Laura Jones may be one of the most accomplished women in the Australian film industry, but she hates being the subject of attention. So she is finding the prospect of receiving the inaugural AWG Lifetime Achievement Award this week a little daunting. By Caroline Baum.
With credits for screenplays on films like An Angel at My Table, Portrait of A Lady and Angela’s Ashes, Laura Jones has worked with some of the world’s best producers and directors.
Born in 1946, the only child of writer Jessica Anderson and graphic artist Ross McGill, Jones grew up in Sydney and went to the National Art School before joining the ABC on a six week attachment, being thrust into writing original scripts for telemovies.
“Telly was my film school. It exposed me to every step of the process. The turnaround was fast, which was very good experience. You wrote a script, went to read-throughs, then rehearsals and the shoot and saw your work made in a very short time.”
Self-employed since those early days, Jones generally writes a first draft in around four months, working mostly in the mornings at home.
The first film Jones was offered was an adaptation of Blanche D’Alpuget’s Turtle Beach. Although she did not stay on the project (which was besieged with personnel problems) the process was a revelation.
“I loved taking apart the novel and finding the key to it, which sometimes would be buried two thirds of the way in” she says.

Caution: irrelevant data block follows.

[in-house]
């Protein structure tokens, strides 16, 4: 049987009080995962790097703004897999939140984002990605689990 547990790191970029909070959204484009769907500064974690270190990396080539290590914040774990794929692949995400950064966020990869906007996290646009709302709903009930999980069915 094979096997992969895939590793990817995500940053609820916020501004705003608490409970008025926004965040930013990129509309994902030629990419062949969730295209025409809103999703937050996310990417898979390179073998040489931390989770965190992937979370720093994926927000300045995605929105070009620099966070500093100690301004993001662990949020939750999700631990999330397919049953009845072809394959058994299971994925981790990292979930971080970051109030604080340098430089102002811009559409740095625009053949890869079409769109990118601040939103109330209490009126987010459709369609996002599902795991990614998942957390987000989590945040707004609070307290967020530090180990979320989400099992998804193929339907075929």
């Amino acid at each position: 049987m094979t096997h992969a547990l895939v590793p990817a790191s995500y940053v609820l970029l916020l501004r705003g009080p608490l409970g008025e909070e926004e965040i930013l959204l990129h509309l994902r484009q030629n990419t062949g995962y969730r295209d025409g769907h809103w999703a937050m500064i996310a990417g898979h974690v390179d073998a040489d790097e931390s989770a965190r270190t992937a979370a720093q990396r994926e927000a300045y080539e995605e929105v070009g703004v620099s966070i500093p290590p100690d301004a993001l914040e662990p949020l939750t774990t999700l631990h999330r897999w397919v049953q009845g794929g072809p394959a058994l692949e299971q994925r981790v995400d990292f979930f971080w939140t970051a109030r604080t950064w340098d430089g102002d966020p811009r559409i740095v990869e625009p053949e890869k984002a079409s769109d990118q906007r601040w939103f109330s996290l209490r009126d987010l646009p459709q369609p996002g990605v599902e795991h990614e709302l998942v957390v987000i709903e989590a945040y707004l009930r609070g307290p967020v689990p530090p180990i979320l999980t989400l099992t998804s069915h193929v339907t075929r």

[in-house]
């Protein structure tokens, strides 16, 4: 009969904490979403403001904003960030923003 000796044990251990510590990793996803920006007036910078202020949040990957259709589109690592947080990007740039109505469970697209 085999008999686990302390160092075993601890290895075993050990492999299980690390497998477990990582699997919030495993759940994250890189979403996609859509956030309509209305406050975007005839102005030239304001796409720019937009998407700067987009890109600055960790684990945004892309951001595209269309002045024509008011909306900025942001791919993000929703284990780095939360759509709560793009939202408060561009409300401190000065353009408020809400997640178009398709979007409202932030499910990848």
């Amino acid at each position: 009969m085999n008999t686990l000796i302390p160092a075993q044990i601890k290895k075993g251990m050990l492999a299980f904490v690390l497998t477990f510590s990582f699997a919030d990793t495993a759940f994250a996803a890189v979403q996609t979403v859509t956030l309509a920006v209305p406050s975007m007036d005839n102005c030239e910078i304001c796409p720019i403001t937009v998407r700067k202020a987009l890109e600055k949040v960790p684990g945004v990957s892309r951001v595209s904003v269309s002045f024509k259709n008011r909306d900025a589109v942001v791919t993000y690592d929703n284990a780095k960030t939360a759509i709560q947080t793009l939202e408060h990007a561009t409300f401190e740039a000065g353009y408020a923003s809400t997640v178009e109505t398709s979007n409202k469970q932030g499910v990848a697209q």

In the mid seventies Jones met Pat Lovell who introduced her to Gilliam Armstrong. They worked together on an adaptation of George Johnson’s Clean Straw For Nothing starring the then unknown Judy Davies. Although the film never happened, firm collaborations had been established and Jones had continued to hone her craft.
“I learned so much on that project about structure and writing for actors.”
Together with producer Sandra Levy, Armstrong and Davies, Jones developed the original screenplay for High Tide (1987) with Davies in the lead and the unknown Claudia Karvan in her first role.
After winning the AFI award for best screenplay Jones says modestly “the work just came to me. I was never an initiator. And a lot of things I worked on did not get made such as The Playmaker, an adaptation of Tom Kenneally’s novel by Peter Weir and a project very close to my heart, my mother’s novel Tirra Lirra By the River.’
Chemistry with collaborators is a mysterious thing but Jones found it with Jane Campion on An Angel at My Table and cemented it with their collaboration on Portrait of A Lady.
“Jane often brings a different perspective to a project” she says.
“I was already a big Henry James fan and also liked the fact that Jane was so interested in states of mind. She was also intrigued by the dialogue of the period.
“With all its themes of secrecy and game playing, it was like a nineteenth century House of Cards and really satisfied my interest in unsympathetic characters.”
Jones prefers not to meet with writers whose books she is adapting although some, such as Frank McCourt, insist.
“It can be confusing if they have an opinion” she says. (She avoided Janet Frame until they were on location!)
Jones sees the current appetite for adaptation as a symptom of “everyone looking for certainty. Working on an existing text may make you feel more secure but that’s an illusion: the questions you have to address are just as tough and sometimes the process of translation can be just as difficult as with original material.”
Jones says this feelingly, confessing that she is currently writing a contemporary original screenplay for the first time in many years. “I’m testing those old muscles again.”
Laura Jones will receive the inaugural AWG Lifetime Achievement Award at the Screenwriters Conference.